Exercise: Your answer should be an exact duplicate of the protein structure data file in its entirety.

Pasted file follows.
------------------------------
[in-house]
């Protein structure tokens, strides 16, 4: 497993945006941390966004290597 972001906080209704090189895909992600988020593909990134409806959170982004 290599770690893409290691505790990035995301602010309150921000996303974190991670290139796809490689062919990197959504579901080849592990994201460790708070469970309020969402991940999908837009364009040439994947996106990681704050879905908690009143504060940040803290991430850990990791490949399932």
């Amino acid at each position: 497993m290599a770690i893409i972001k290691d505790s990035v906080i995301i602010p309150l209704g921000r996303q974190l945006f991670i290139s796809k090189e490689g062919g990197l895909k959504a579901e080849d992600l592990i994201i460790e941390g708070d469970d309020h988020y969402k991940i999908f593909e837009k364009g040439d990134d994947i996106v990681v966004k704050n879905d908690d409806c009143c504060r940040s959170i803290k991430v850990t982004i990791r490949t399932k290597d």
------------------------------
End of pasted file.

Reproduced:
[in-house]
């Protein structure tokens, strides 16, 4: 497993945006941390966004290597 972001906080209704090189895909992600988020593909990134409806959170982004 290599770690893409290691505790990035995301602010309150921000996303974190991670290139796809490689062919990197959504579901080849592990994201460790708070469970309020969402991940999908837009364009040439994947996106990681704050879905908690009143504060940040803290991430850990990791490949399932």
């Amino acid at each position: 497993m290599a770690i893409i972001k290691d505790s990035v906080i995301i602010p309150l209704g921000r996303q974190l945006f991670i290139s796809k090189e490689g062919g990197l895909k959504a579901e080849d992600l592990i994201i460790e941390g708070d469970d309020h988020y969402k991940i999908f593909e837009k364009g040439d990134d994947i996106v990681v966004k704050n879905d908690d409806c009143c504060r940040s959170i803290k991430v850990t982004i990791r490949t399932k290597d």